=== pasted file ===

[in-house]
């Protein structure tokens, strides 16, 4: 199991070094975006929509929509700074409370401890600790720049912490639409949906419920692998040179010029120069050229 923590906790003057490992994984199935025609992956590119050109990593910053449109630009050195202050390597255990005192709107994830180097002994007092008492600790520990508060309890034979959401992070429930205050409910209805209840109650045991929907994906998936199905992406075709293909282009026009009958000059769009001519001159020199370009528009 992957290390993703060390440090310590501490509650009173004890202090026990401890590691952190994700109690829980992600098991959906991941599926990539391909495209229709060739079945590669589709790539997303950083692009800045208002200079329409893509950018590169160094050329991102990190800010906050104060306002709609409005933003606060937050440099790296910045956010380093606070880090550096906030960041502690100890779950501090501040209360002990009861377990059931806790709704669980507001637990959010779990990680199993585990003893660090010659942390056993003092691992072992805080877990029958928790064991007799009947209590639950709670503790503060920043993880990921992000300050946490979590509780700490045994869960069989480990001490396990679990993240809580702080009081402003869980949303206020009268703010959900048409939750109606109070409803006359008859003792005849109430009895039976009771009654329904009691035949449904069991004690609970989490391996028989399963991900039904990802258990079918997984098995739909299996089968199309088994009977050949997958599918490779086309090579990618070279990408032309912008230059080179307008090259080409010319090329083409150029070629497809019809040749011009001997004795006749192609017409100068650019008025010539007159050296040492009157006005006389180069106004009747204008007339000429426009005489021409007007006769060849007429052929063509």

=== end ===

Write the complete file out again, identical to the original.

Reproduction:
[in-house]
């Protein structure tokens, strides 16, 4: 199991070094975006929509929509700074409370401890600790720049912490639409949906419920692998040179010029120069050229 923590906790003057490992994984199935025609992956590119050109990593910053449109630009050195202050390597255990005192709107994830180097002994007092008492600790520990508060309890034979959401992070429930205050409910209805209840109650045991929907994906998936199905992406075709293909282009026009009958000059769009001519001159020199370009528009 992957290390993703060390440090310590501490509650009173004890202090026990401890590691952190994700109690829980992600098991959906991941599926990539391909495209229709060739079945590669589709790539997303950083692009800045208002200079329409893509950018590169160094050329991102990190800010906050104060306002709609409005933003606060937050440099790296910045956010380093606070880090550096906030960041502690100890779950501090501040209360002990009861377990059931806790709704669980507001637990959010779990990680199993585990003893660090010659942390056993003092691992072992805080877990029958928790064991007799009947209590639950709670503790503060920043993880990921992000300050946490979590509780700490045994869960069989480990001490396990679990993240809580702080009081402003869980949303206020009268703010959900048409939750109606109070409803006359008859003792005849109430009895039976009771009654329904009691035949449904069991004690609970989490391996028989399963991900039904990802258990079918997984098995739909299996089968199309088994009977050949997958599918490779086309090579990618070279990408032309912008230059080179307008090259080409010319090329083409150029070629497809019809040749011009001997004795006749192609017409100068650019008025010539007159050296040492009157006005006389180069106004009747204008007339000429426009005489021409007007006769060849007429052929063509």